MKG Cable Gram - Volume 20, Number 2
As I was knitting away on the Broadripple Sock pattern from Knitty (http://www.knitty.com, a free internet knitting magazine that's making waves throughout the web), my father asked me... "So why are all these young kids knitting? Is it just because celebrities do it?"
I couldn't tell him why I started knitting, because the thought just happened to occur to me one day, but I could tell him that I didn't even consider whether or not celebrities knit, and that the first place I turned after introducing myself to the craft was the internet. I was having trouble deciphering the long tail cast on method from the book I had purchased, and a quick search at Google (http://www.google.com) lead me to Vogue Knitting's (http://www.vogueknitting.com) technique pages. Soon enough, stitches were flying off my needles.
The internet has gone from being the realm of computer geeks to that of everyday people-and knitters. If you visit any search engine and type in "knitting", you will be bombarded with results for online and brick-and-mortar knitting stores, websites that discuss everything from the most basic to extremely complex techniques, online forums where knitters meet to type back and forth about their passion, and one of the most inspirational phenomenons to grace the pages of the internet: knitting blogs.
"Blog" is short for "weblog," which is a journal that is kept on the internet. Software like Moveable Type (http://www.moveabletype.org), Blogger (http://www.blogger.com), and TypePad (http://www.typepad.com) allow users to publish their thoughts and pictures quickly, easily, and sometimes free. Knitters have taken this medium to an entirely new level, creating virtual knitting bees where crafters gather to watch ideas and projects grow, as well as offer advice, exchange tips, and create friendships.
It's not just the young kids who congregate on the internet to share their experiences. The variety of knitters who use the internet to share their craft is vast; you can meet anyone and learn anything. Some well-known designers like Annie Modesitt (http://www.modeknit.com/blog) use the internet to promote their designs, give little glimpses of what's to come, and offer assistance with their patterns. There are young professionals who share their favorite bind-off techniques, and seasoned veterans who create websites full of their intricate lace patterns.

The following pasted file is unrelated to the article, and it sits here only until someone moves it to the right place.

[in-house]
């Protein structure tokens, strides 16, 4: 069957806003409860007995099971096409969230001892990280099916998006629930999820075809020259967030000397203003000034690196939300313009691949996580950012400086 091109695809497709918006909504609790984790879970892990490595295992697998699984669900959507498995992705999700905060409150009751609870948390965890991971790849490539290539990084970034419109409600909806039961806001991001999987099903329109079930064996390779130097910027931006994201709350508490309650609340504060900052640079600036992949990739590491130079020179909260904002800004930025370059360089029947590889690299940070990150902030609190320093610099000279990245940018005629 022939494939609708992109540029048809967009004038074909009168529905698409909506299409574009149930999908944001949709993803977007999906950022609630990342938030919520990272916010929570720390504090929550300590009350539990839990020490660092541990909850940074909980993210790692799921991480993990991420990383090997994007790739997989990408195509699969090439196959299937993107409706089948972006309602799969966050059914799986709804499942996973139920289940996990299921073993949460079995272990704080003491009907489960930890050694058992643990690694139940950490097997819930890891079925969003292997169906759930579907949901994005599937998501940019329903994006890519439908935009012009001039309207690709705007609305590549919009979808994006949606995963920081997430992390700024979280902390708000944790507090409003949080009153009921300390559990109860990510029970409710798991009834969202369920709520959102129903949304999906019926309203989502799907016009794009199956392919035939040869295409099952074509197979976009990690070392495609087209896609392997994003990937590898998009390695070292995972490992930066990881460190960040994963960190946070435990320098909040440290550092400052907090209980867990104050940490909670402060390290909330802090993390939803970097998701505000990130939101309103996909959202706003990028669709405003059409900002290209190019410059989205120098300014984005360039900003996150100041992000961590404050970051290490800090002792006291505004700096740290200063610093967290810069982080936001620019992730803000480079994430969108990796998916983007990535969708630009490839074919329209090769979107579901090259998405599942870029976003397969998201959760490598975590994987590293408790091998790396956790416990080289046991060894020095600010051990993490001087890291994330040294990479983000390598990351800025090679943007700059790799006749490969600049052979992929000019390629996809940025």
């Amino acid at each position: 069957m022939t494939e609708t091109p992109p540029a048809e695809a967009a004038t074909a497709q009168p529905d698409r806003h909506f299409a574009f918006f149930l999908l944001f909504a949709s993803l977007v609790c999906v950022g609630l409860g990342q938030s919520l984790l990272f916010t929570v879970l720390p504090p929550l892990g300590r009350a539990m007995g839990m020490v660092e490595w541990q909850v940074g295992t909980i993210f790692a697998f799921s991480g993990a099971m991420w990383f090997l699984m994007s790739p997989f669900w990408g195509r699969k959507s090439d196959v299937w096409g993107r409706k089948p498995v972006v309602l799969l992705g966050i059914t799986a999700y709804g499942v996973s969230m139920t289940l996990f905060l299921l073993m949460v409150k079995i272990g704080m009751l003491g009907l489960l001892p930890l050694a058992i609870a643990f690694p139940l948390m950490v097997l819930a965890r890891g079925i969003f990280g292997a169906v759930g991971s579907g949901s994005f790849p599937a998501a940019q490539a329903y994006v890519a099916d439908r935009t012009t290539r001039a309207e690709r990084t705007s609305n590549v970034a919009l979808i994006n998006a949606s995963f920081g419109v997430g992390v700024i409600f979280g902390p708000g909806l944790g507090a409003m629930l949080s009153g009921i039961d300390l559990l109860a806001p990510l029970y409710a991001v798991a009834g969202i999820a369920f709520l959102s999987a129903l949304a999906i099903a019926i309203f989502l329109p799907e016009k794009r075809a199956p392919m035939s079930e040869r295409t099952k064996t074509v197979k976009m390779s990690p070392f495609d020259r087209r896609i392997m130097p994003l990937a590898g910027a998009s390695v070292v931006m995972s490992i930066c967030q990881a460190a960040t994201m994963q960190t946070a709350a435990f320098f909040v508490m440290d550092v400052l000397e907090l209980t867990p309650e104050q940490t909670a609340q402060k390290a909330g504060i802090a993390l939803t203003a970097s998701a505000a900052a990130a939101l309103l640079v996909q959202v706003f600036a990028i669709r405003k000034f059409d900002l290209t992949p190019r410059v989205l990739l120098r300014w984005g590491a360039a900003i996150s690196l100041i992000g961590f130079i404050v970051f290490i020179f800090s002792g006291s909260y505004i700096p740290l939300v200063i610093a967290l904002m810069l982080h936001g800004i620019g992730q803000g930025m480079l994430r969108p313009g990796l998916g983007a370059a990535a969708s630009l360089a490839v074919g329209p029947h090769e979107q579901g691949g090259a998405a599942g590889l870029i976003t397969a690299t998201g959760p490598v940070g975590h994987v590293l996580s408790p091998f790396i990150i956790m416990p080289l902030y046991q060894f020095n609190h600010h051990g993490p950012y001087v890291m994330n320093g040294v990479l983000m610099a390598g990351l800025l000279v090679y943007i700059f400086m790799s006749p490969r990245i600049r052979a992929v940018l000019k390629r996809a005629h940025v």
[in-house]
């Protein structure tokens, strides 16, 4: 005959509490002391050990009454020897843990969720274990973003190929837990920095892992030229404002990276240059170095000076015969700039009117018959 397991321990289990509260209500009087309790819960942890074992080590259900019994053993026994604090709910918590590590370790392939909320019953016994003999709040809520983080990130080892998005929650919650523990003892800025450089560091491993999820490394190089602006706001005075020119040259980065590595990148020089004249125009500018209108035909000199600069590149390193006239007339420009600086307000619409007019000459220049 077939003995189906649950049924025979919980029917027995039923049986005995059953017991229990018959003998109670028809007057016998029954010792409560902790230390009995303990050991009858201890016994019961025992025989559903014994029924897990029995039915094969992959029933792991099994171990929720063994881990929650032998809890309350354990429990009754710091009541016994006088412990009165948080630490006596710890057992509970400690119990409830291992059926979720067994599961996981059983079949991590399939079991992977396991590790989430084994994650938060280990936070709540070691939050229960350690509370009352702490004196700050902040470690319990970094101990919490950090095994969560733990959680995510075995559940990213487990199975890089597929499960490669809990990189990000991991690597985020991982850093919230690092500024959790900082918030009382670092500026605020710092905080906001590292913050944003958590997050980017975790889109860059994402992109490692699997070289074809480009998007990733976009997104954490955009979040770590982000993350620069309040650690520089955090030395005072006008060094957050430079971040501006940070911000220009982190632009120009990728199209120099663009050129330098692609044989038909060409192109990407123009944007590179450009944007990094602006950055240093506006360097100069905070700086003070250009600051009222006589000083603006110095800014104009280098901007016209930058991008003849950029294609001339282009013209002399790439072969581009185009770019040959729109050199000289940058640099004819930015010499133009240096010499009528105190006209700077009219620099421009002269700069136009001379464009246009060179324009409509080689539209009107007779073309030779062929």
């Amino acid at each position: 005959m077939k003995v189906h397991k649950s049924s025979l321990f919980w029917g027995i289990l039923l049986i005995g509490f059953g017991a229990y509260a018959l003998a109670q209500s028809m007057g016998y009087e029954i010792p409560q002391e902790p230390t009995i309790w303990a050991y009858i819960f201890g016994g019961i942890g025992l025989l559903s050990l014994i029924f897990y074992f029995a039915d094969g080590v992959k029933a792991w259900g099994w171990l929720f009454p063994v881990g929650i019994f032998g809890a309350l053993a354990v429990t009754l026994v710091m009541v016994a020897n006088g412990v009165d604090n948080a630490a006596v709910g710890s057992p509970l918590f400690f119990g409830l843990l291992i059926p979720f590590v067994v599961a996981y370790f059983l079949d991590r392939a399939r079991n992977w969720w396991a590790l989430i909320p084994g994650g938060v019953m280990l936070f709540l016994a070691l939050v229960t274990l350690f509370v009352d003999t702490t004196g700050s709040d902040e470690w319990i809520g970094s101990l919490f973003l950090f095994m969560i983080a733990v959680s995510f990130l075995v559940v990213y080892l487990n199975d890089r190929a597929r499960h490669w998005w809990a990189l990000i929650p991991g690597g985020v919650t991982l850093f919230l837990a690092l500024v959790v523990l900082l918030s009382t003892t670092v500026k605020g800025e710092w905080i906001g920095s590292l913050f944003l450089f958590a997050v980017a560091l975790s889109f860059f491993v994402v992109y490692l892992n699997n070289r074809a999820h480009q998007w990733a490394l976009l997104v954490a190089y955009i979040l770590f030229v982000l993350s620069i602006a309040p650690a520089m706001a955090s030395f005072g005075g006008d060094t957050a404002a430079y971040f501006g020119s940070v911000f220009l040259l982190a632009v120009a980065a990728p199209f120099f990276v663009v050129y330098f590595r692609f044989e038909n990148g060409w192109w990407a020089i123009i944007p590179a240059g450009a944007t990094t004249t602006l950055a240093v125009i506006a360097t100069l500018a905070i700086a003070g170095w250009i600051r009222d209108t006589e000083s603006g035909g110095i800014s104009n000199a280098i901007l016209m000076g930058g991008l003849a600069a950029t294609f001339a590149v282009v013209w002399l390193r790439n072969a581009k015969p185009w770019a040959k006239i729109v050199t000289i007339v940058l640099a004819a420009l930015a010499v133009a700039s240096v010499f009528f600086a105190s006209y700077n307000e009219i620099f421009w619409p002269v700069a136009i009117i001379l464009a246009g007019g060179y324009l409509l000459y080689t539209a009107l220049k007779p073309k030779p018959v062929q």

I credit the internet-and to a large extent, knitting blogs-for playing a large role in the upswing in the popularity of knitting. Young people are quickly and easily seeing people they admire-whether a celebrity or a friend they met in a chat room-knit. And they are having easy access to the hip new patterns and yarns that appear. The internet has become the ultimate form of word-of-mouth. We're using technology to get back to our hands-on roots.
If you haven't had the opportunity to use the internet, or never really thought of the possibility, maybe it's time you got online and used knitting as a connection. But beware-you will be inundated with almost impossible levels of inspiration and far too much stash-building encouragement!
Postscript: If you do not have access to a computer at home, visit your local library. Most provide internet access at no charge or for a small fee, and your librarian can help you locate the information you are looking for. Here are two more good knitting resources:
This site describes the meaning of the symbols used on yarn labels (for washing, drying, recommended needle size, stitches per inch, etc.). It also lists the various standardized yarn weights, with recommended needles and stitches per inch for each, and it provides a sizing guide for knit garments from children through large adult.
This specific page is a detailed garment-sizing chart, invaluable for those of us who like to figure things out for ourselves!